OK, we’ve played around here for the first few entries in this series. Marciano-Tyson, Mayweather-Chavez, Jones-Foster, Pacquiao-Hamed. Interesting ideas to varying degrees, sure, maybe some great fights in there, but none of those big bangers you think of when you think “dream matchup.”
For one thing, we’re gonna have to fill a lot of time with these, as it’s looking more and more like boxing isn’t coming back until July. So I don’t wanna burn all the mega-dream matches early.
But today, we get into one of those.
It’s the Battle of the Sugar Rays.
Sugar Ray Robinson vs Sugar Ray Leonard
Both of these guys fought in various divisions of their Hall of Fame careers, of course. Robinson fought between 135 and 175 from 1940-1965, and Leonard fought between 147 and “175” between 1977 and 1997, which is really 1977 and 1991, as his final fight was a bad idea comeback that resulted in his only stoppage loss.
(As for that “175,” that was his 1988 fight with Donny Lalonde, where Leonard weighed in at 165, Lalonde at 167, and they fought for both Lalonde’s WBC light heavyweight title and the vacant WBC super middleweight title. Leonard won. In Robinson’s lone fight as a light heavyweight, he weighed in just over 157 pounds to fight champ Joey Maxim, who was at 173, at Yankee Stadium in 1952. Robinson was winning the fight widely on the cards, but the heat was overwhelming and he retired after the 13th round because of it.)
But for the purposes of this dream bout scenario, we’re saying they’re fighting at 147 pounds, which is where both may well have been at their very best; I’m sure of it with Leonard, but Robinson’s results make arguments that he was every bit as good at middleweight.
This isn’t one where I think I need to go on too much. Everyone knows the legend of Sugar Ray Robinson, who went 174-19-6 (109 KO) in an era boldly different from the modern times where a loss is a monstrous setback and if you take one, we might see you six or nine or 12 months later as you get time to fine-tune what went wrong. I mean, when Robinson lost a decision to Jake LaMotta in 1943 — where Lamotta was a middleweight and Robinson a welterweight — he was back in the ring two weeks later and beat California Jackie Wilson, a legit welterweight, at Madison Square Garden.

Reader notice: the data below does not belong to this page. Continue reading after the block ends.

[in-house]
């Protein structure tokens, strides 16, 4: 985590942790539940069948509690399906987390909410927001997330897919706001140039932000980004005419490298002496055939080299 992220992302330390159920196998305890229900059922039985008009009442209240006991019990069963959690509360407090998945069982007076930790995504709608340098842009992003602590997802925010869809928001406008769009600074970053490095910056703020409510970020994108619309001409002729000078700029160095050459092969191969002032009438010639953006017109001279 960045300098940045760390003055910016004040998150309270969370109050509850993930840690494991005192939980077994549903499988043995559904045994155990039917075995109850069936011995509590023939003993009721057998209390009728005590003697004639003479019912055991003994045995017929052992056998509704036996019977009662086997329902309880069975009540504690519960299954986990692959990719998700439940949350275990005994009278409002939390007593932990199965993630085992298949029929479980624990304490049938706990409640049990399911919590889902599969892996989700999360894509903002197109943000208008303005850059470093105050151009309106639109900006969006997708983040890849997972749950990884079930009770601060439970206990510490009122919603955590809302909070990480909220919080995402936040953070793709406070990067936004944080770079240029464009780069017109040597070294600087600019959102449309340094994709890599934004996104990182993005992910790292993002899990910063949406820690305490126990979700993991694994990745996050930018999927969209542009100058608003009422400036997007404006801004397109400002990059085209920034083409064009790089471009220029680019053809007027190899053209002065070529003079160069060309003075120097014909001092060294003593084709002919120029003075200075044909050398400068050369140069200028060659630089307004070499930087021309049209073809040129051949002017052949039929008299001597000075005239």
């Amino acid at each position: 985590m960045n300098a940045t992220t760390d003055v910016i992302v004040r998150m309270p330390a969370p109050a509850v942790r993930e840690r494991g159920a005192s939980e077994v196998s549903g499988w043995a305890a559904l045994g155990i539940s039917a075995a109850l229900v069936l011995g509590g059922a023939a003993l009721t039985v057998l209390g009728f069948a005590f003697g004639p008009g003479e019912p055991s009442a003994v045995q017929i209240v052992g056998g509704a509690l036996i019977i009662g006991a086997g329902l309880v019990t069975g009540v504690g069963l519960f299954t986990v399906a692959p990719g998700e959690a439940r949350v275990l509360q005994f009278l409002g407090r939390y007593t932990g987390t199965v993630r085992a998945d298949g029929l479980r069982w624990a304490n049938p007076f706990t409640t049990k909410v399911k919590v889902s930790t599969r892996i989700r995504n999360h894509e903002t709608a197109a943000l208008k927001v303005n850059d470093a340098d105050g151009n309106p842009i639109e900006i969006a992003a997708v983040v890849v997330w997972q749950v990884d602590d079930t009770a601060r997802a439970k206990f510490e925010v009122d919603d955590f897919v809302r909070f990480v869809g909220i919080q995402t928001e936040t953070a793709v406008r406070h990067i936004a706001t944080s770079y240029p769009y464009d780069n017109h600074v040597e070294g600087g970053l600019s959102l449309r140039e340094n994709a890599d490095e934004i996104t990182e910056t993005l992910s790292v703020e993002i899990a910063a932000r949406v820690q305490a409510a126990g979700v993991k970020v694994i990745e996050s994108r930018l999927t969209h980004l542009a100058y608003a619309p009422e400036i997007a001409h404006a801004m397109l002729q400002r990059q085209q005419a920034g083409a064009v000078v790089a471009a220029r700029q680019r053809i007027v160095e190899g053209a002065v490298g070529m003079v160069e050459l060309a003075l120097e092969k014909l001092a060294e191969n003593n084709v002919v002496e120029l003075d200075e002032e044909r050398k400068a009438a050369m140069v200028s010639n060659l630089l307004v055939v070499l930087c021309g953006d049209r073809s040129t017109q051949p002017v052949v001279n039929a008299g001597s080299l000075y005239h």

But despite the losses, it has long been accepted that Ray Robinson is either the greatest pound-for-pound fighter to ever live, or at the very, very least, you cannot have the discussion seriously without including his name. There is not a boxer from his time or since that does not see Robinson in that light.
Leonard, who had a career record of 36-3-1 (25 KO), is by contrast the poster boy for a well-managed career in the early stages of what we’ve seen boxing become in the last 40 years. On the whole, it’s a good thing, with more money for the fighters and better conditions in the game overall.
And this is not to say that Leonard was handled with baby gloves forever. He was a gold medalist at the Montreal Olympics in 1976, and he was getting in with some decent knockaround guy sorts early in his pro career. By 1979, he was in with the big dogs, beating Wilfred Benitez (who was great) for the WBC welterweight title, and once the 80s rolled around, he became one of the “Four Kings” of the decade, alongside Roberto Duran, Thomas Hearns, and Marvin Hagler. They all fought each other.
Robinson’s record speaks for itself. It’s too long and full of highlights to really dig into without going on too long, and I’ve already gone on longer than I set out to, really, because just talking about these guys at all gets me excited.
So let’s settle it. 147 pounds, Robinson vs Leonard. We’re warping them into a shared existence via some sort of time traveling device here, so just assume they bought know how to fight a 12-round distance and their weigh-in was fine on whatever fantasy day it took place.
Who wins, Sugar Ray or Sugar Ray?
This poll is closed
Sugar Ray Robinson
Sugar Ray Leonard